• Minimum ground clearance: 10-10.2 inches (4×2); 10.4-10.6 inches (4×4)
  • Approach angle: 27-29 degrees
  • Departure angle: 24-27 degrees
  • Cargo floor length: 66.7 inches (CrewMax); 78.7 inches (standard bed); 97.6 inches (long bed)
  • Cargo floor width: 66.4 inches
  • Cargo floor width at wheel well: 50 inches
  • Cargo bed depth: 22.2 inches

Consumer reviews

Rating breakdown (out of 5):
  • Comfort 4.2
  • Interior design 3.8
  • Performance 4.6
  • Value for the money 4.2
  • Exterior styling 4.3
  • Reliability 4.3

Most recent consumer reviews

5.0

Low rpm monster

The 5.7 iforce in this thing is a beast. It’s an all aluminum big v8 motor with a double overhead valve train, and old fashioned water pump mounted fan assembly. The steady clatter from the heads at idle remind me of a Diesel engine and I love it. Another thing I love about this monster is it’s torque. Even at low rpms, this motor pulls hard, she doesn’t need to down downshift going up hills pulling heavy loads. The transmission shifts are as smooth as milk, it’s tuned perfectly to the motor and will hold a gear just fine in overdrive so you don’t have to worry about it switching gears back and forth like a ford because it lacks low end torque. That being said, the engineers at Toyota stuffed In a beefy rear end and equipped it was a super low 4.30 gear if you have the tow package, excellent for accelerating a heavy load without breaking anything and lighting up your rear tires whenever your wife decides to stay home. You touch that gas peddle and that big 5.7 will blow your wife’s back out if you catch her off guard. I really like that about this truck, it’s a lot of fun. Don’t have to much fun though because the gas needle moves at an alarming rate if you get carried away. I’d opt for the larger 38 gallon fuel tank. Your gonna need it if your like me and enjoy lighting up your tires every now and again or realigning your buddy’s spinal cord. This truck has a very smooth ride and at times, feels like I’m driving over clouds the way it floats over potholes and dips like they’re non existent. The interior is very simple, and easy to use. It doesn’t have a hundred fancy buttons in it and hidden features your never going to use like a lot of these late model trucks that take forever to learn. What you see is what you get and nothing more, perfect. One last thing, they literally last forever. Buy one and don’t look back!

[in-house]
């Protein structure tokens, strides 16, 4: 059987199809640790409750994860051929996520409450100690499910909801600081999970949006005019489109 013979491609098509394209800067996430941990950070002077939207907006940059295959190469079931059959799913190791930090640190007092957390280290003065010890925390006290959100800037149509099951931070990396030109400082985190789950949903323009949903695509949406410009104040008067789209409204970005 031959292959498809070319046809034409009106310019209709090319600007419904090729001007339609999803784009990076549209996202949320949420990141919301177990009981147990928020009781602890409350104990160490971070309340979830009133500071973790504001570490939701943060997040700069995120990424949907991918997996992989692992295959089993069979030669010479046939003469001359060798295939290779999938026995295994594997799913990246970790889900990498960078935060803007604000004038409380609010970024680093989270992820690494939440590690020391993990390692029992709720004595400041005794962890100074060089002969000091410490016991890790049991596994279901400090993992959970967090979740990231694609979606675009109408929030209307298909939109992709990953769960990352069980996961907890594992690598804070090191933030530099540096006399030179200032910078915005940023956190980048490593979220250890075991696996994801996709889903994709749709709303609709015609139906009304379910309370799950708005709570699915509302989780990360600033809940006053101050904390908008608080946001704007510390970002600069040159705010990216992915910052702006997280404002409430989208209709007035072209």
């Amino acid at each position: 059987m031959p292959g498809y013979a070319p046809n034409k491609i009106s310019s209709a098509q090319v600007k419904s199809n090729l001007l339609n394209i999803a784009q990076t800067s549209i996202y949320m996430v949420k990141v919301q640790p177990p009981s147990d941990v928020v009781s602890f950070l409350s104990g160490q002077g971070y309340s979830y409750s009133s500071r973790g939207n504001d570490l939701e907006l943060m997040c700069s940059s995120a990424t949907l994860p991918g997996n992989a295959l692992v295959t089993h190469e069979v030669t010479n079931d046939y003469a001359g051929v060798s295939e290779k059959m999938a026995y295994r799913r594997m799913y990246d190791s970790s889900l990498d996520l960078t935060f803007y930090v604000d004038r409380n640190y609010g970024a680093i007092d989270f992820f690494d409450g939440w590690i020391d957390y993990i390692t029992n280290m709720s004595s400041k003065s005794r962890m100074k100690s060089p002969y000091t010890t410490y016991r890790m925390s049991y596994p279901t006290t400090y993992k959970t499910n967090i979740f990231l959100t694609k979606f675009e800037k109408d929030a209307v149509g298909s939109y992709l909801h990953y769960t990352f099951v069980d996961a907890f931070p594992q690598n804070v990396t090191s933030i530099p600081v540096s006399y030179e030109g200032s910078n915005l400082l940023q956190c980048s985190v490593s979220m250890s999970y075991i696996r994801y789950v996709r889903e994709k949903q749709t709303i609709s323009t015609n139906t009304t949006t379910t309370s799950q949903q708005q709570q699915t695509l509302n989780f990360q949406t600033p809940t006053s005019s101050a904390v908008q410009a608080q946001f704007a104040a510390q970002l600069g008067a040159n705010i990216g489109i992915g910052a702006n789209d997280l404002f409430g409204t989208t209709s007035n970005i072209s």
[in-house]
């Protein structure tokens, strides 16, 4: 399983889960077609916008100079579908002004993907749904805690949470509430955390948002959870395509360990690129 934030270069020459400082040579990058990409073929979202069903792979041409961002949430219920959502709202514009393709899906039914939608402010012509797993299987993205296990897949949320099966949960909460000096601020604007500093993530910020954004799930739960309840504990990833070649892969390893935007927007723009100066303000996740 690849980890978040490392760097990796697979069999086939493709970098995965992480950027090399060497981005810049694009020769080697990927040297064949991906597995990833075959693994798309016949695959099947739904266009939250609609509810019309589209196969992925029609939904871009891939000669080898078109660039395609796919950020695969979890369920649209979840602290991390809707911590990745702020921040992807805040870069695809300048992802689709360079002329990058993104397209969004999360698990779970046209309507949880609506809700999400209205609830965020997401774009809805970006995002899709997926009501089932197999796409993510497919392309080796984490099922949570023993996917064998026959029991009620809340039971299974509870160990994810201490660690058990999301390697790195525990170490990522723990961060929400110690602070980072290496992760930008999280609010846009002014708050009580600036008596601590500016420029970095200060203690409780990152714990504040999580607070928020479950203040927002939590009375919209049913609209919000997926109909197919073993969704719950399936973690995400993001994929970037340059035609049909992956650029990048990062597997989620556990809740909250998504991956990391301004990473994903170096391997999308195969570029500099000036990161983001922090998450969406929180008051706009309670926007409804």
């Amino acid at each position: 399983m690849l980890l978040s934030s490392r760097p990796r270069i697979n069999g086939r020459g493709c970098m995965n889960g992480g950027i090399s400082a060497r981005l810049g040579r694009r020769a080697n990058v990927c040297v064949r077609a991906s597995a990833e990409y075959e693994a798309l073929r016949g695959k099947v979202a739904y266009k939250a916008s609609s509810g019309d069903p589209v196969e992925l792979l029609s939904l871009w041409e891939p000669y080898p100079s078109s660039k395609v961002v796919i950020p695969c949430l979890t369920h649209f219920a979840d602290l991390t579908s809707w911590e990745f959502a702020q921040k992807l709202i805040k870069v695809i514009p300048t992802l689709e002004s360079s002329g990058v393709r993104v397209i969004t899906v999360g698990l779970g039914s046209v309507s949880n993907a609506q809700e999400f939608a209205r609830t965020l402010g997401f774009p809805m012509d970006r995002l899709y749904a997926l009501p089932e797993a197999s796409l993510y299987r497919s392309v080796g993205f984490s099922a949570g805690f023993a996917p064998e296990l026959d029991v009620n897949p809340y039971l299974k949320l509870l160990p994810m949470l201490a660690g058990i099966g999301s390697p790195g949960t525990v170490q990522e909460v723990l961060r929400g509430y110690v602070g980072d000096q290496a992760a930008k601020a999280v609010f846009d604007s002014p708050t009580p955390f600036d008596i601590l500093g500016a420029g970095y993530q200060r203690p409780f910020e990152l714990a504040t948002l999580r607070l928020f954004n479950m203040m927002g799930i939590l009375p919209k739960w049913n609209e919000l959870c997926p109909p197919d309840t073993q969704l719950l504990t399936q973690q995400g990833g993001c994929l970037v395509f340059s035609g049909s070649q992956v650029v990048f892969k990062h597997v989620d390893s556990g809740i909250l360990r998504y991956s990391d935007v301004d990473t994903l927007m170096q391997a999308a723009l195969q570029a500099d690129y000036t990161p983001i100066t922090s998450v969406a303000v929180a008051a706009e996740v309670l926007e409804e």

5.0

Great truck, power, speed, looks, comfort.

I hate to sell this truck but life changes. It looks great, has great power, comfort, economy. Oil change every 5k. Every mx issue address immediately. Someone is gonna be really happy with this truck.

3.7

So far reliable consumes more fuel then others

The interior is adequate I need to go back to the dealership to explain to me how to work the radio and so forth for I am not very internet savvy

See all 29 consumer reviews

Warranty

New car and Certified Pre-Owned programs by Toyota
Certified Pre-Owned program benefits
Maximum age/mileage
7 years/less than 85,000 miles
Basic warranty terms
12 months/12, 000 miles
Powertrain
7 years/100,000 miles
Dealer certification required
160- or 174-point inspections
Roadside assistance
Yes
View all cpo program details

Have questions about warranties or CPO programs?